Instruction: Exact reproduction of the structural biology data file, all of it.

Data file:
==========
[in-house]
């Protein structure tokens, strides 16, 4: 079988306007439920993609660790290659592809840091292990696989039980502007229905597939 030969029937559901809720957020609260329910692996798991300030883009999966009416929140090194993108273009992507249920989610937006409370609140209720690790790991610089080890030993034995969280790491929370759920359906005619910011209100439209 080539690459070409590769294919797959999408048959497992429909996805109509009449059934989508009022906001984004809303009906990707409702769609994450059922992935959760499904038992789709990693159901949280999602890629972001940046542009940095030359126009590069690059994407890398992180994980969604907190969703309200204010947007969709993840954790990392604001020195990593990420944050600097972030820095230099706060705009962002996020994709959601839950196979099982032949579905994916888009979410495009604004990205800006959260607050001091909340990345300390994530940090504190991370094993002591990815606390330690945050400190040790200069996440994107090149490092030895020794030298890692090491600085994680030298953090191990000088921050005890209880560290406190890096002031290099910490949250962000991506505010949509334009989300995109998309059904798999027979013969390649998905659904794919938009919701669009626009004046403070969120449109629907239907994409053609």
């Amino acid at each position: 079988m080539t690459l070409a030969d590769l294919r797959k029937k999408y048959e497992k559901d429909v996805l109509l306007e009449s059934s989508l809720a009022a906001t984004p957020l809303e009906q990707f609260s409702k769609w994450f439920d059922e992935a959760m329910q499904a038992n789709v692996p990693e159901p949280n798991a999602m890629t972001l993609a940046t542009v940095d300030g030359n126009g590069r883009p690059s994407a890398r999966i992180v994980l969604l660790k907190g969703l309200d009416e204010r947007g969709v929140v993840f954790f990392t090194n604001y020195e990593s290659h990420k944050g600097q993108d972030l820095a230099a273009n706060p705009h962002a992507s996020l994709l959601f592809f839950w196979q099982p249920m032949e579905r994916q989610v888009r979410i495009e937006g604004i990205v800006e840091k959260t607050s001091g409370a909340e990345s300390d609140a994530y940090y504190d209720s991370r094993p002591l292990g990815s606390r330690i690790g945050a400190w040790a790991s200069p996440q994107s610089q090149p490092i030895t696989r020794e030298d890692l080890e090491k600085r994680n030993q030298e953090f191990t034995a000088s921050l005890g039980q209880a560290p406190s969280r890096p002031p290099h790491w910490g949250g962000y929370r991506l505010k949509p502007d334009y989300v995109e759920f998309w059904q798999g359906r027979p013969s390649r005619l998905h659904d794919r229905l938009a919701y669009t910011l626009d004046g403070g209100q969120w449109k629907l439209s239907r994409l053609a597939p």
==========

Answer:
[in-house]
């Protein structure tokens, strides 16, 4: 079988306007439920993609660790290659592809840091292990696989039980502007229905597939 030969029937559901809720957020609260329910692996798991300030883009999966009416929140090194993108273009992507249920989610937006409370609140209720690790790991610089080890030993034995969280790491929370759920359906005619910011209100439209 080539690459070409590769294919797959999408048959497992429909996805109509009449059934989508009022906001984004809303009906990707409702769609994450059922992935959760499904038992789709990693159901949280999602890629972001940046542009940095030359126009590069690059994407890398992180994980969604907190969703309200204010947007969709993840954790990392604001020195990593990420944050600097972030820095230099706060705009962002996020994709959601839950196979099982032949579905994916888009979410495009604004990205800006959260607050001091909340990345300390994530940090504190991370094993002591990815606390330690945050400190040790200069996440994107090149490092030895020794030298890692090491600085994680030298953090191990000088921050005890209880560290406190890096002031290099910490949250962000991506505010949509334009989300995109998309059904798999027979013969390649998905659904794919938009919701669009626009004046403070969120449109629907239907994409053609």
């Amino acid at each position: 079988m080539t690459l070409a030969d590769l294919r797959k029937k999408y048959e497992k559901d429909v996805l109509l306007e009449s059934s989508l809720a009022a906001t984004p957020l809303e009906q990707f609260s409702k769609w994450f439920d059922e992935a959760m329910q499904a038992n789709v692996p990693e159901p949280n798991a999602m890629t972001l993609a940046t542009v940095d300030g030359n126009g590069r883009p690059s994407a890398r999966i992180v994980l969604l660790k907190g969703l309200d009416e204010r947007g969709v929140v993840f954790f990392t090194n604001y020195e990593s290659h990420k944050g600097q993108d972030l820095a230099a273009n706060p705009h962002a992507s996020l994709l959601f592809f839950w196979q099982p249920m032949e579905r994916q989610v888009r979410i495009e937006g604004i990205v800006e840091k959260t607050s001091g409370a909340e990345s300390d609140a994530y940090y504190d209720s991370r094993p002591l292990g990815s606390r330690i690790g945050a400190w040790a790991s200069p996440q994107s610089q090149p490092i030895t696989r020794e030298d890692l080890e090491k600085r994680n030993q030298e953090f191990t034995a000088s921050l005890g039980q209880a560290p406190s969280r890096p002031p290099h790491w910490g949250g962000y929370r991506l505010k949509p502007d334009y989300v995109e759920f998309w059904q798999g359906r027979p013969s390649r005619l998905h659904d794919r229905l938009a919701y669009t910011l626009d004046g403070g209100q969120w449109k629907l439209s239907r994409l053609a597939p």